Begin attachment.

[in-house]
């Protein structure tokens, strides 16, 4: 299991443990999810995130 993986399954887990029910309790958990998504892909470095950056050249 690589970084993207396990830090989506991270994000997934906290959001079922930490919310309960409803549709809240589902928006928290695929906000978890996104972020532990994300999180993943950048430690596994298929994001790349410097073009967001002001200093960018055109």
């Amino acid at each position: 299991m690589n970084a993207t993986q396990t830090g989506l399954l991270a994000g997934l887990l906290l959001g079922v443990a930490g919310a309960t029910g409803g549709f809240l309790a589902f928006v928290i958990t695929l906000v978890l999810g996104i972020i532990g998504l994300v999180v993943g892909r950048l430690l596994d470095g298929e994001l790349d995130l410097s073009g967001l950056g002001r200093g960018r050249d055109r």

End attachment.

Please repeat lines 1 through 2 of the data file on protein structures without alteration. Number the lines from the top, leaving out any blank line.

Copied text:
[in-house]
């Protein structure tokens, strides 16, 4: 299991443990999810995130 993986399954887990029910309790958990998504892909470095950056050249 690589970084993207396990830090989506991270994000997934906290959001079922930490919310309960409803549709809240589902928006928290695929906000978890996104972020532990994300999180993943950048430690596994298929994001790349410097073009967001002001200093960018055109």